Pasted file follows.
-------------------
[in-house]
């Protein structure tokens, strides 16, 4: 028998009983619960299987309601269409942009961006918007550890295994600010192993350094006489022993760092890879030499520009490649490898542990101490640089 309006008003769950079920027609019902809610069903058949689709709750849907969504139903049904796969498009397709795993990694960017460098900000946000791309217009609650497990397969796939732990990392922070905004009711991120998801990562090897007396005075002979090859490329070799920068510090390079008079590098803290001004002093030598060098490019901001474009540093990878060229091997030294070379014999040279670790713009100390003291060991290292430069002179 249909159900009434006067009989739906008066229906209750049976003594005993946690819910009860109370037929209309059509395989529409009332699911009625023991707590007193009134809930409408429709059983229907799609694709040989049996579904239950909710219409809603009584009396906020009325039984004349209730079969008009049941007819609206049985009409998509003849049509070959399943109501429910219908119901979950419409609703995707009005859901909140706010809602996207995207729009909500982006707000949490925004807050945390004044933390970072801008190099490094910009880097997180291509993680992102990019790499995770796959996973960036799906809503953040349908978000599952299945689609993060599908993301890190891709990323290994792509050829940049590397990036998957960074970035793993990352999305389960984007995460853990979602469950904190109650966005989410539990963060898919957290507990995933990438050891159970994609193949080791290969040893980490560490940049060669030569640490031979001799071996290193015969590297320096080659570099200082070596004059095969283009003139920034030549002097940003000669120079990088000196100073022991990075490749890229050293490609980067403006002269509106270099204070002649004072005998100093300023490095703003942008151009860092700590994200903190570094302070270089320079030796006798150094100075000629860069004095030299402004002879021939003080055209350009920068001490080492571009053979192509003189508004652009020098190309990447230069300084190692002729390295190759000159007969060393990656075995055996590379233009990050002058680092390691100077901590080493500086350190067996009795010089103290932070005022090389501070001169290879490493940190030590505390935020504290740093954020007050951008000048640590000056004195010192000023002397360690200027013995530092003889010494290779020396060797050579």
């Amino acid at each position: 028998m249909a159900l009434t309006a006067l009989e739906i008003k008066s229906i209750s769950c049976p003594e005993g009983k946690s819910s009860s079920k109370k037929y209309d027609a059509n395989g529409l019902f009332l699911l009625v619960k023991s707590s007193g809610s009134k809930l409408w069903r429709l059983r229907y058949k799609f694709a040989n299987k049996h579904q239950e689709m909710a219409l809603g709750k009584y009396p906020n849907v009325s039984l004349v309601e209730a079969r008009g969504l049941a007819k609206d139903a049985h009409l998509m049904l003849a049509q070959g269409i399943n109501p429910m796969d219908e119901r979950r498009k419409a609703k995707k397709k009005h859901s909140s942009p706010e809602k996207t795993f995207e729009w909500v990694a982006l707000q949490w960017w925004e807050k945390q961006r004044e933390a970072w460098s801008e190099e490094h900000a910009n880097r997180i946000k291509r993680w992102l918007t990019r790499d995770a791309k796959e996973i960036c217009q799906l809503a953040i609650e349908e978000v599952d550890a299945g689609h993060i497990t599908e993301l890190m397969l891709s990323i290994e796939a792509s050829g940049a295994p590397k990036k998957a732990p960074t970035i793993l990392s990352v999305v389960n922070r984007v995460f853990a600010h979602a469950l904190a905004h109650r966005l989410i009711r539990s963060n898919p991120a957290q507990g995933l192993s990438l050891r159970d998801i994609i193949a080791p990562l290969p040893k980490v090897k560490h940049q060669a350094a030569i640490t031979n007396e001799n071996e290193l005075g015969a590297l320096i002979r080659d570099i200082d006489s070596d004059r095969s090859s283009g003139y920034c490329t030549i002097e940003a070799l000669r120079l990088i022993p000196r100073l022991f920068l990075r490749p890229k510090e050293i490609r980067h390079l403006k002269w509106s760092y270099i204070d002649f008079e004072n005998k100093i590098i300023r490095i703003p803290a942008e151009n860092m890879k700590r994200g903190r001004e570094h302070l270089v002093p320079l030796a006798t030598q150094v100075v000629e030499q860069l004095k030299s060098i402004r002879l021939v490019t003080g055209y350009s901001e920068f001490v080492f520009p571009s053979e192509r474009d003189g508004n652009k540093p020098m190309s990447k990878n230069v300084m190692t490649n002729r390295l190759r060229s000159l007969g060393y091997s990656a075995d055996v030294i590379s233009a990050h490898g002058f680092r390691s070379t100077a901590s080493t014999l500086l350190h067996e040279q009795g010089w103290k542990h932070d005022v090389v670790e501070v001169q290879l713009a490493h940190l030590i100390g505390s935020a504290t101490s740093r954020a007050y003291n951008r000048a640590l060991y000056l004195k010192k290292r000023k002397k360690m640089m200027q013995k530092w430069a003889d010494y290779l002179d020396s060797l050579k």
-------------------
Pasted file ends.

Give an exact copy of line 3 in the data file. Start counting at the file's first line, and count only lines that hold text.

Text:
């Amino acid at each position: 028998m249909a159900l009434t309006a006067l009989e739906i008003k008066s229906i209750s769950c049976p003594e005993g009983k946690s819910s009860s079920k109370k037929y209309d027609a059509n395989g529409l019902f009332l699911l009625v619960k023991s707590s007193g809610s009134k809930l409408w069903r429709l059983r229907y058949k799609f694709a040989n299987k049996h579904q239950e689709m909710a219409l809603g709750k009584y009396p906020n849907v009325s039984l004349v309601e209730a079969r008009g969504l049941a007819k609206d139903a049985h009409l998509m049904l003849a049509q070959g269409i399943n109501p429910m796969d219908e119901r979950r498009k419409a609703k995707k397709k009005h859901s909140s942009p706010e809602k996207t795993f995207e729009w909500v990694a982006l707000q949490w960017w925004e807050k945390q961006r004044e933390a970072w460098s801008e190099e490094h900000a910009n880097r997180i946000k291509r993680w992102l918007t990019r790499d995770a791309k796959e996973i960036c217009q799906l809503a953040i609650e349908e978000v599952d550890a299945g689609h993060i497990t599908e993301l890190m397969l891709s990323i290994e796939a792509s050829g940049a295994p590397k990036k998957a732990p960074t970035i793993l990392s990352v999305v389960n922070r984007v995460f853990a600010h979602a469950l904190a905004h109650r966005l989410i009711r539990s963060n898919p991120a957290q507990g995933l192993s990438l050891r159970d998801i994609i193949a080791p990562l290969p040893k980490v090897k560490h940049q060669a350094a030569i640490t031979n007396e001799n071996e290193l005075g015969a590297l320096i002979r080659d570099i200082d006489s070596d004059r095969s090859s283009g003139y920034c490329t030549i002097e940003a070799l000669r120079l990088i022993p000196r100073l022991f920068l990075r490749p890229k510090e050293i490609r980067h390079l403006k002269w509106s760092y270099i204070d002649f008079e004072n005998k100093i590098i300023r490095i703003p803290a942008e151009n860092m890879k700590r994200g903190r001004e570094h302070l270089v002093p320079l030796a006798t030598q150094v100075v000629e030499q860069l004095k030299s060098i402004r002879l021939v490019t003080g055209y350009s901001e920068f001490v080492f520009p571009s053979e192509r474009d003189g508004n652009k540093p020098m190309s990447k990878n230069v300084m190692t490649n002729r390295l190759r060229s000159l007969g060393y091997s990656a075995d055996v030294i590379s233009a990050h490898g002058f680092r390691s070379t100077a901590s080493t014999l500086l350190h067996e040279q009795g010089w103290k542990h932070d005022v090389v670790e501070v001169q290879l713009a490493h940190l030590i100390g505390s935020a504290t101490s740093r954020a007050y003291n951008r000048a640590l060991y000056l004195k010192k290292r000023k002397k360690m640089m200027q013995k530092w430069a003889d010494y290779l002179d020396s060797l050579k």